Guantanamo Detainee Faces First Terror Charges Under Trump Administration

US Navy guards escort a detainee through Camp Delta, June 10, 2008. REUTERS/DOD/1ST LT. SARAH CLEVELAND

The war court at Guantanamo Bay has charged an Indonesian detainee with directing two terrorist attacks in the first new terror charges there under the Donald Trump administration, according to a recent report.

Riduan “Hambali” Isomuddin, 53, has been “charged with directing the 2002 Bali nightclub bombings and the 2003 attack on the JW Marriott in Jakarta” that together killed more than 200 people, according to the Miami Herald.

Hambali (Riduan Isamuddin) is a 53-year-old citizen of Indonesia. He is one of seventeen high-value detainees. As of January 2010, the Guantanamo Review Task Force had recommended him for prosecution. As of June 27, 2017, he has been held at Guantanamo for ten years and nine months.

A senior Pentagon official who is the civilian overseeing the court, Harvey Rishikof, will decide whether to go forward and to authorize a death-penalty case. Hambali would be the 11th of 41 detainees in war crimes proceedings.

Hambali’s charge sheet – dated June 20 and obtained by the Herald – alleges he directed three simultaneous bombings on October 12, 2002, in a pub, near a dance club and the U.S. consulate, that killed 202, including 88 Australians, 38 Indonesians, and seven Americans.

According to the Herald, the death toll in Bali “surprised” Hambali, and “he did not expect so many people to die.”

Hambali in 2003 had deputies pick up $50,000 from al-Qaeda, sent by a courier from Pakistan, to fund a terrorist operation. The courier, Majid Khan, pleaded guilty to the crime in 2012 and agreed that the money could have been used to fund the 2003 attack on the JW Marriott, which killed eleven and wounded three Americans.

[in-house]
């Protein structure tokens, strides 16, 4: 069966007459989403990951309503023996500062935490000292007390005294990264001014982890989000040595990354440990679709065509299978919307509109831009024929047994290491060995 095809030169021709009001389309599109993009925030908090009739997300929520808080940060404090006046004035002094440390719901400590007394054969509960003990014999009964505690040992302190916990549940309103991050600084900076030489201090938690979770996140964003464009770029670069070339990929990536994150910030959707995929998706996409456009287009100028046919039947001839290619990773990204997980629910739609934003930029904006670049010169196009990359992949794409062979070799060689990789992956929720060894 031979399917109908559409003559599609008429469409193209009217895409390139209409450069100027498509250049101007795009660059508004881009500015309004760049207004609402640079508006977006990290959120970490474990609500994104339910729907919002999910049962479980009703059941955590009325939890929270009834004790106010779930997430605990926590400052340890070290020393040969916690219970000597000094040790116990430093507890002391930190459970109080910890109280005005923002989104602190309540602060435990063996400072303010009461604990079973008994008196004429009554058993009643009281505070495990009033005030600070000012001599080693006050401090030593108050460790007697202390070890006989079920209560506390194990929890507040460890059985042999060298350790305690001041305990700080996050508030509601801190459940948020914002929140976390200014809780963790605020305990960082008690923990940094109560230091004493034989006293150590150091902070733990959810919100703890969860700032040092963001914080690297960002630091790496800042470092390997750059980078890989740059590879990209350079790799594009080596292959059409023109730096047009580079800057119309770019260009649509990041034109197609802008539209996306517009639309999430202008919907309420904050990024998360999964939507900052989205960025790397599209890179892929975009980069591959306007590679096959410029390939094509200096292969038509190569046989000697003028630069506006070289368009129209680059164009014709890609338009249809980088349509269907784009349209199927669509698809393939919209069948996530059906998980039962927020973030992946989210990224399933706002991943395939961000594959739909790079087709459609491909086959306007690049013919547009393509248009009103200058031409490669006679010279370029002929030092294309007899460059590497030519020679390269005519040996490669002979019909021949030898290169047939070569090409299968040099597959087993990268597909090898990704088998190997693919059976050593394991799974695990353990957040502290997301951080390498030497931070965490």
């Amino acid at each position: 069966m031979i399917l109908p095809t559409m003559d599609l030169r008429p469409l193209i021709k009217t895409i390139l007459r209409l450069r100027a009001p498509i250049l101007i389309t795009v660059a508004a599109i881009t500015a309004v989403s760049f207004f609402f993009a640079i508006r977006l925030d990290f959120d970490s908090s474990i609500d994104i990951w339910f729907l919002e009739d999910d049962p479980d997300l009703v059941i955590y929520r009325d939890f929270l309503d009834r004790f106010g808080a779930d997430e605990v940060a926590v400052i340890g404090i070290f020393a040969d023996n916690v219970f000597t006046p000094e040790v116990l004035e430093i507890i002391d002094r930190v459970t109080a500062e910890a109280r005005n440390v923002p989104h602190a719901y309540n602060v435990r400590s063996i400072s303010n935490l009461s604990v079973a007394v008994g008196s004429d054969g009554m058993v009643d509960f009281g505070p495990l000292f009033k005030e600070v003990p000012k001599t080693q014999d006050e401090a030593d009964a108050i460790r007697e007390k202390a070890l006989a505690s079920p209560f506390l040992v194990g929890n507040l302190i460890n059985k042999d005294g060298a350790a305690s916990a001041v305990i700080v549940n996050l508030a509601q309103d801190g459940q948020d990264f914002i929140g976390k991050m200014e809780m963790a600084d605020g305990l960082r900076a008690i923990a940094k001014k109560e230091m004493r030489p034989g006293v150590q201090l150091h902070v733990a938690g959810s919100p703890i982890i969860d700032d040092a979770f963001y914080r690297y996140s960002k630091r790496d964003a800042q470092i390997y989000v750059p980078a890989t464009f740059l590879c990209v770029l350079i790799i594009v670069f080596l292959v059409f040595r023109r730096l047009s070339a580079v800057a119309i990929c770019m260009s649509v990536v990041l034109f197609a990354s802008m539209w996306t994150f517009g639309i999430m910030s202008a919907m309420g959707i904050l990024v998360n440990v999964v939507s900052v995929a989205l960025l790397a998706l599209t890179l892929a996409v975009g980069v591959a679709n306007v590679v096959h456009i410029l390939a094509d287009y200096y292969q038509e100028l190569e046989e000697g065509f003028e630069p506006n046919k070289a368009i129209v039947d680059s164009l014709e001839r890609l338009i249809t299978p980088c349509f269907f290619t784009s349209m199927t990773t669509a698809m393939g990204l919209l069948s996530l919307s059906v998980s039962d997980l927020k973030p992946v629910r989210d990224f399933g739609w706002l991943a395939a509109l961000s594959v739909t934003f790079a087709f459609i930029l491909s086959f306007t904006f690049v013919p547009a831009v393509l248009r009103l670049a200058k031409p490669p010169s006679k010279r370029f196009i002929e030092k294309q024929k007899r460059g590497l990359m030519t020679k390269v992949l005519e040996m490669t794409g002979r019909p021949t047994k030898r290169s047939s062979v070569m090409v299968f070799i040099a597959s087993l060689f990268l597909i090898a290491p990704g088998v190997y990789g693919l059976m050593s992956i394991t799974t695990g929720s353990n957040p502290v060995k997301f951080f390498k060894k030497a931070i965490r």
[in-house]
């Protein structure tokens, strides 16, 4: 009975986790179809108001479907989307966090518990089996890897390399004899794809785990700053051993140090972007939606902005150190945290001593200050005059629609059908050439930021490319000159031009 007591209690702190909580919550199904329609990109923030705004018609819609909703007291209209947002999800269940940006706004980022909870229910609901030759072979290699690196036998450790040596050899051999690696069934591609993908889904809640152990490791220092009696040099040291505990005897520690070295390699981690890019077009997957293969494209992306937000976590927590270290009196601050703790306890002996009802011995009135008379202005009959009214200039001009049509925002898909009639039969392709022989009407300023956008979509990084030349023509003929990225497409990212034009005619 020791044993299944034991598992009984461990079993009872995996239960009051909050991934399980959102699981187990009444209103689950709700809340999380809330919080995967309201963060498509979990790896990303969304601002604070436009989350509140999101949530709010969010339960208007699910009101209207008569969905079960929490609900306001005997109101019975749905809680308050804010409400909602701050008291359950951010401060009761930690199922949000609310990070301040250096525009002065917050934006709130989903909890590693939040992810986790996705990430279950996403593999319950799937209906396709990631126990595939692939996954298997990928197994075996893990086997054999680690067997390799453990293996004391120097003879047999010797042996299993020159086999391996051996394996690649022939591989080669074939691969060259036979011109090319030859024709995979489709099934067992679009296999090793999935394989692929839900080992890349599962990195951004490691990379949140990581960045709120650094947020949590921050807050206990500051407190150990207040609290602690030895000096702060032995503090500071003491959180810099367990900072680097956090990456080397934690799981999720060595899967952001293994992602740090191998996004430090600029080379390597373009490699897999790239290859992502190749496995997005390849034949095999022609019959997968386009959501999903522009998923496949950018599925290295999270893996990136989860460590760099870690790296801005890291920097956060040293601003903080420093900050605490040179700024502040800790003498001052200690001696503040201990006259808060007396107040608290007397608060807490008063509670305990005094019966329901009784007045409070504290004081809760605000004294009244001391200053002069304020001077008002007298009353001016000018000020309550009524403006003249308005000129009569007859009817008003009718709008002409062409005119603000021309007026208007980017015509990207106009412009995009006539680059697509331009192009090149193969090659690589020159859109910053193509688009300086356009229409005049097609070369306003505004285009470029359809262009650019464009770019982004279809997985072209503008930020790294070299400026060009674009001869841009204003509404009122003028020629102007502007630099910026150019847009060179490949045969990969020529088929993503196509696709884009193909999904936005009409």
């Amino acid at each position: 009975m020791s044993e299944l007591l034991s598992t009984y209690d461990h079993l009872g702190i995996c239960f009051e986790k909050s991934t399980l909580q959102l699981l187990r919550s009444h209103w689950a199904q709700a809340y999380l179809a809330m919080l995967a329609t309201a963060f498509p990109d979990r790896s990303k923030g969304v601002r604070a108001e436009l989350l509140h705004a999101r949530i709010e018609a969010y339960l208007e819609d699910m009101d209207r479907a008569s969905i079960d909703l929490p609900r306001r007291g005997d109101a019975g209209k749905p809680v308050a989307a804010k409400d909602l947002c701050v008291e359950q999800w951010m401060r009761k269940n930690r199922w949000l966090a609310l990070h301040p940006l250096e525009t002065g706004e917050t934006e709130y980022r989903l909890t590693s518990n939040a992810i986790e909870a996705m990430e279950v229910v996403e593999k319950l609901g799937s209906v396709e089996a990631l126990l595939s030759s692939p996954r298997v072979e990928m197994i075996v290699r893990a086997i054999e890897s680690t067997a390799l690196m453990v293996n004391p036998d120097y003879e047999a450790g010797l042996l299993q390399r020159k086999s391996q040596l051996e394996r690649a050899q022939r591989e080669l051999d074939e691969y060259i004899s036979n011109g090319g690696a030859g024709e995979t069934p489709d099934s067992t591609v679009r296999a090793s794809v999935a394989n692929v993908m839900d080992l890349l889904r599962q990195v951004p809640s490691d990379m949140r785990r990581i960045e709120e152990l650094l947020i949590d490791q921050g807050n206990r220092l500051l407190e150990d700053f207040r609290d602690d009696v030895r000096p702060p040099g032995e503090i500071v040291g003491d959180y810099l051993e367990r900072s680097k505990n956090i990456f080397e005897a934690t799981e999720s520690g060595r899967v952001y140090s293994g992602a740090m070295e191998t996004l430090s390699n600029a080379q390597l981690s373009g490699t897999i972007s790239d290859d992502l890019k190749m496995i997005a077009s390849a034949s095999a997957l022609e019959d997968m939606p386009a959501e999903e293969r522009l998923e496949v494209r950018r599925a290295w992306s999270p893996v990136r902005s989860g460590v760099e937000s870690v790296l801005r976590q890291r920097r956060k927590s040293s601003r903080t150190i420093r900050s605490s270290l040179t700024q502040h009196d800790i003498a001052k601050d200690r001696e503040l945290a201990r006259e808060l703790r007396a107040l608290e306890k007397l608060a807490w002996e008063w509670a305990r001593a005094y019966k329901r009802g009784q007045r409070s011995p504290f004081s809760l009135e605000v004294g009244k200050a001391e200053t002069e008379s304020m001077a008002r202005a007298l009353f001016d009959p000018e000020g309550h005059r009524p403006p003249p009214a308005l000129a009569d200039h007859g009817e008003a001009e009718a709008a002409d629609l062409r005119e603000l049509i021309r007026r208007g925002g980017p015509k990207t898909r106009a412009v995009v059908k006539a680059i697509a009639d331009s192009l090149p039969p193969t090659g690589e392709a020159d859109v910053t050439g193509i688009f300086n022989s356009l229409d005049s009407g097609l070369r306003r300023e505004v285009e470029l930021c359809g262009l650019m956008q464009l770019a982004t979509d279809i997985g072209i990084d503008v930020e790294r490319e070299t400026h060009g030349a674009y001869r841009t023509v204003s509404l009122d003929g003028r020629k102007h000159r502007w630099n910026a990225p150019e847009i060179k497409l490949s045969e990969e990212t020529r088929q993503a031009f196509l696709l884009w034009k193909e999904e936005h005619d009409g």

The Herald notes that Hambali has been at Guantanamo since September 2006 and that “it is not known why it took more than a decade for the Pentagon prosecutor to prepare charges.”

Former President Barack Obama had promised to shut down the detention facility at the Guantanamo military base in Cuba and move detainees to the U.S., but Republicans and Democrats in Congress repeatedly rejected his efforts to do so. He also faced some resistance from former Defense Secretaries Chuck Hagel and Ashton Carter, who as defense secretary were ultimately responsible for releasing or transferring the detainees.

The Trump administration supports keeping the military detention facility open, and Army Col. James Pohl, the judge presiding over the war court, has questioned whether the court has adequate facilities to accommodate all scheduled hearings in 2018.

Hambali is one of 17 high-value detainees of 41 being held at Guantanamo, according to a project by the New York Times.


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